The cover of Getting Green Done: Hard Truths from the Front Lines of the Sustainability Revolution by Auden Schendler got me with its work glove and tag line. You can’t imagine my amazement when I opened it and learned the author was from the Aspen Skiing Company. I thought, “you’ve got to be kidding me — a skiing company — what could possibly be green about a skiing company?” I decided to read it anyway.
The book shares actual stories about green projects at Aspen Skiing Company. Some worked and some didn’t. Key points include:
- Climate change is happening. As the author says,”Business is both the cause and victim of environmental decline.” We need to change now.
- It’s smart to engage the people in the trenches who are experts at what they do, like Snowcat mechanics and resort managers.
- Essential to accomplishing green projects is understanding business owners have a business to run and must meet customer needs and make a profit.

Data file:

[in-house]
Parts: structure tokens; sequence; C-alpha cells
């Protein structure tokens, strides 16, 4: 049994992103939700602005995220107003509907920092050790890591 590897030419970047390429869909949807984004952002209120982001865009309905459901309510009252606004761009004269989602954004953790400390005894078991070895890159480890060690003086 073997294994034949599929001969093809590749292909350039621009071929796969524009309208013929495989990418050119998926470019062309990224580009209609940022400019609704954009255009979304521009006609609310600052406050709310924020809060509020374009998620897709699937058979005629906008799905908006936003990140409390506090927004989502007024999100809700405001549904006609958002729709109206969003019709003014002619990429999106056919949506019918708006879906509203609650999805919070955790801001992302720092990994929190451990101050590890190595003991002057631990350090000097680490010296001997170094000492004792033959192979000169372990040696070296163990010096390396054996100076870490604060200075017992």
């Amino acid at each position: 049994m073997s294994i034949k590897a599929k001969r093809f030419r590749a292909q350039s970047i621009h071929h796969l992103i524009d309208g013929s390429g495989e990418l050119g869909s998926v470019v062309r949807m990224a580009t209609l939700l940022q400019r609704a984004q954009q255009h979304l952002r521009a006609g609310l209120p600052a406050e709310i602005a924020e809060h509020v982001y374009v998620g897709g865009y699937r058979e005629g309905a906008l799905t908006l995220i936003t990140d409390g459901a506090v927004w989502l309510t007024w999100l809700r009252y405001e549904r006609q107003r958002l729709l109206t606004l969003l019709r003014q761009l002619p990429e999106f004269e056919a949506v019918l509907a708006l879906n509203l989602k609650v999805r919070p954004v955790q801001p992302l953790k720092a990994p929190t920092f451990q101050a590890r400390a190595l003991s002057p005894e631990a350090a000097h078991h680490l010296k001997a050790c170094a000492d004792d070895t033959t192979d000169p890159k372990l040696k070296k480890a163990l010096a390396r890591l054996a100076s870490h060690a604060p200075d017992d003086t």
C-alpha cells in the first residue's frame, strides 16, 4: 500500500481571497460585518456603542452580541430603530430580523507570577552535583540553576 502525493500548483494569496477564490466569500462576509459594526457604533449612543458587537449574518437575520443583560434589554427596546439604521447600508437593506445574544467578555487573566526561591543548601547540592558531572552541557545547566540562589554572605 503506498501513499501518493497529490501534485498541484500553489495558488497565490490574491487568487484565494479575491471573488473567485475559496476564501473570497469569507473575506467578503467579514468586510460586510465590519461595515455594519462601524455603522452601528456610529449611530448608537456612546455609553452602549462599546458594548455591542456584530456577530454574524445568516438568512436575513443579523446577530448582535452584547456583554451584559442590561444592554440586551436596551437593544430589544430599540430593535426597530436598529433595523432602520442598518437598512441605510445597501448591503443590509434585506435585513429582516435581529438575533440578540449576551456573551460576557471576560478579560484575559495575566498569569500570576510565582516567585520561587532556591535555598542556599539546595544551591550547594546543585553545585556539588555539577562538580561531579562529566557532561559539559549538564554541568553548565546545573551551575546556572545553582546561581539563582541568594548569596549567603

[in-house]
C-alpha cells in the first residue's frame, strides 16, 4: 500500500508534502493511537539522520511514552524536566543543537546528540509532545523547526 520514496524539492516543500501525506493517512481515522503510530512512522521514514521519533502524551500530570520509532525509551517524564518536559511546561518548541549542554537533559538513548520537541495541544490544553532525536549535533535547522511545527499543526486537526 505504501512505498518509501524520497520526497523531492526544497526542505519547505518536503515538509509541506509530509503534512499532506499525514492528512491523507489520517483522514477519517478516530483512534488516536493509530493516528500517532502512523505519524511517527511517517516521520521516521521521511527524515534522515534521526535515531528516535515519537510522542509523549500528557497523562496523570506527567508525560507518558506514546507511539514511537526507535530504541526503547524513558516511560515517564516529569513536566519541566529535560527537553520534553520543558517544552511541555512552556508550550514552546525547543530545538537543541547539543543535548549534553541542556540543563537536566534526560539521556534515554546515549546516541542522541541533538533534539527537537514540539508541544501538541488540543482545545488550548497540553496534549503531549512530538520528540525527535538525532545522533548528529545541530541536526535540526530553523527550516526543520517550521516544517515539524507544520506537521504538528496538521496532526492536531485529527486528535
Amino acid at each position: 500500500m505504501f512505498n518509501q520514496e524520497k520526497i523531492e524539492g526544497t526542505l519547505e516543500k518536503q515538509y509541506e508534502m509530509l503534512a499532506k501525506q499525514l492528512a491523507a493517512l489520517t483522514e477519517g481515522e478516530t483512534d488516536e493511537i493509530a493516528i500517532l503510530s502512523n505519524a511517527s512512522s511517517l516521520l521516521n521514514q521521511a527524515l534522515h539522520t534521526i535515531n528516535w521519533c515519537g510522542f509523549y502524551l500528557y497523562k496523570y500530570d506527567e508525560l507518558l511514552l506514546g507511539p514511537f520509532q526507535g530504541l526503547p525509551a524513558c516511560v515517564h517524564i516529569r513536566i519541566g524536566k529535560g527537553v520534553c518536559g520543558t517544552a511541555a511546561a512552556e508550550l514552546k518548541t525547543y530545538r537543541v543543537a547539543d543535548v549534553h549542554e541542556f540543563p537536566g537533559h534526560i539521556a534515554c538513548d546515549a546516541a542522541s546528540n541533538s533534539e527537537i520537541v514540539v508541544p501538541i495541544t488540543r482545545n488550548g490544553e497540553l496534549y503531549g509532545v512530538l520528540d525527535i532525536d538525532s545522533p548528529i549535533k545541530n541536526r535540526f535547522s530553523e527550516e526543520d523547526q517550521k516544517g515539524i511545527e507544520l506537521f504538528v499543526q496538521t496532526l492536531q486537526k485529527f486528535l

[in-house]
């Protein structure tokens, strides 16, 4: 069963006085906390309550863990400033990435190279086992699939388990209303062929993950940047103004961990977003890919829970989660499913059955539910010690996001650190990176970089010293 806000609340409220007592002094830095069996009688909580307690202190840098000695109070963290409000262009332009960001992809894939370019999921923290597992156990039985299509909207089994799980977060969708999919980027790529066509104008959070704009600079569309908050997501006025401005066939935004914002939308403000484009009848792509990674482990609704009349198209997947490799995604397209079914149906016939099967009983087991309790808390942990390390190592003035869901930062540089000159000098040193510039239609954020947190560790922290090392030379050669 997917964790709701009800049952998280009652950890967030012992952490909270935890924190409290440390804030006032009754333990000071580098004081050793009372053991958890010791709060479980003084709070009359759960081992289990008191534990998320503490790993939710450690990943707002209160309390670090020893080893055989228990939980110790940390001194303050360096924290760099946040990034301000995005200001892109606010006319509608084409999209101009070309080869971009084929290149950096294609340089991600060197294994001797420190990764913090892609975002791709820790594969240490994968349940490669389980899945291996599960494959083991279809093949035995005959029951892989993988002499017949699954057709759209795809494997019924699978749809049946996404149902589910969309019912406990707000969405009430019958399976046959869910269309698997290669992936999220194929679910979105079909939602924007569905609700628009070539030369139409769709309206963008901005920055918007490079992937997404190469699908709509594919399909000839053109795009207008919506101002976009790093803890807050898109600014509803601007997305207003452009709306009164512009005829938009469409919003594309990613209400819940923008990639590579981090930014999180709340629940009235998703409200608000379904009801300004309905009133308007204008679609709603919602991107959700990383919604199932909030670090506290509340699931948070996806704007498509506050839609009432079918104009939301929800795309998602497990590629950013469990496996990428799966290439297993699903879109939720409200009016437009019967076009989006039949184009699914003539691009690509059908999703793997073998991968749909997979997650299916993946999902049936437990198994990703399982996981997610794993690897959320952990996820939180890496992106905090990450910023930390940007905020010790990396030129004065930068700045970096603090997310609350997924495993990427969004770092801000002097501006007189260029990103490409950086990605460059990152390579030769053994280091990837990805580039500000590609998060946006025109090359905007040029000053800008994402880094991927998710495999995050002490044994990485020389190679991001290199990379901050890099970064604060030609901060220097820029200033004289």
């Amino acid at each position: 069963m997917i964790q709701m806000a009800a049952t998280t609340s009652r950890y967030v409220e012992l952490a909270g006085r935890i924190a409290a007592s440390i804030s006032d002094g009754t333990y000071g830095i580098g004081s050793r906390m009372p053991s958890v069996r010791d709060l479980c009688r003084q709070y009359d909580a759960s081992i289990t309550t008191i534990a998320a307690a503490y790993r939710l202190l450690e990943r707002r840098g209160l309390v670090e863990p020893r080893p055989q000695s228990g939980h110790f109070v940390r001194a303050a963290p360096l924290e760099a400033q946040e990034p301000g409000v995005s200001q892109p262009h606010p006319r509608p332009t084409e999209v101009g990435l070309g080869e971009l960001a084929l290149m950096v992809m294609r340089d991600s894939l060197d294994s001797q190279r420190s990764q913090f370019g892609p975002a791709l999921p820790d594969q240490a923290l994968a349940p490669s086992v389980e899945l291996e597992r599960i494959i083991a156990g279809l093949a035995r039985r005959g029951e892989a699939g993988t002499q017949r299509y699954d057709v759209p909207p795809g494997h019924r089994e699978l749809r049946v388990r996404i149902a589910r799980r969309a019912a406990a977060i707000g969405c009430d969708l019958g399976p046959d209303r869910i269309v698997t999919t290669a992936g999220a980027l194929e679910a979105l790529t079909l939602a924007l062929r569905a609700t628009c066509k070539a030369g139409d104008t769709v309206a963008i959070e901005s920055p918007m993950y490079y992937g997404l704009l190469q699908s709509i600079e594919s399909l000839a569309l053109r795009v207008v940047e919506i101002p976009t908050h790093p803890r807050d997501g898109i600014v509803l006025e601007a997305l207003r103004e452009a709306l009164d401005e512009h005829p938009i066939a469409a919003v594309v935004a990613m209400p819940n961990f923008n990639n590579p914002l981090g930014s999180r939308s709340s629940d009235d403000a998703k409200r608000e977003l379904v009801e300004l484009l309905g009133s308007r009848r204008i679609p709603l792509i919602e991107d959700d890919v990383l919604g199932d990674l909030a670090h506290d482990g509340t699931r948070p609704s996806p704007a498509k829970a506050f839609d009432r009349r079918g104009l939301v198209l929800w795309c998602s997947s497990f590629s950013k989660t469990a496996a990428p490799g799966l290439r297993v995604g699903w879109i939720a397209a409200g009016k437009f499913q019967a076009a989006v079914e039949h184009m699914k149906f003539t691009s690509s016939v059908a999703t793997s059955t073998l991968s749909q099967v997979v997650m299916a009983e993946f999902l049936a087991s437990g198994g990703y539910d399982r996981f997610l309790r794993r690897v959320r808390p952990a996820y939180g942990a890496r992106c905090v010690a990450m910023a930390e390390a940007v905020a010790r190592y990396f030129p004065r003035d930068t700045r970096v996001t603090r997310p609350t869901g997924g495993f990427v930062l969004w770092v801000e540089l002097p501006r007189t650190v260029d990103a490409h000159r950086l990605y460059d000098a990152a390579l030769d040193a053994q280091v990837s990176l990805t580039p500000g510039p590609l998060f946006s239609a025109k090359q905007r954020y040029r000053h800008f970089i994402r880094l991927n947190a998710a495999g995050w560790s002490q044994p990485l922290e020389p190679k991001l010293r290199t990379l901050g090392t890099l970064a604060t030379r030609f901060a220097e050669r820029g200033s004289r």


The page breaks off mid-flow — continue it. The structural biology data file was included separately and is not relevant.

- Energy efficiency and green building techniques have major environmental benefits and save / make money.
- Green projects require creativity, commitment, flexibility.
- Use whatever you can to promote your message and organization.
Aspen is known around the world. This is good for the sustainability movement. The author and others have access to media and influential people that most small towns would never have. This enables them to promote sustainability and green projects on a world-wide basis. Aha…now the Aspen Skiing Company connection makes sense.
The Bottom Line
It was refreshing to read actual stories from the trenches and about what worked and didn’t work. Getting Green Done is a well balanced book about an extremely complex and often emotional issue. The writing style was easy to read and sometimes had me laughing out loud — this is the first time I’ve ever laughed while reading a book on sustainability. I disagree with the author’s view that individual actions don’t make an impact and what we really need are businesses and governments to step to the plate. I believe we need everyone to take action. I would recommend this book to anyone interested in sustainability and the “real world”.
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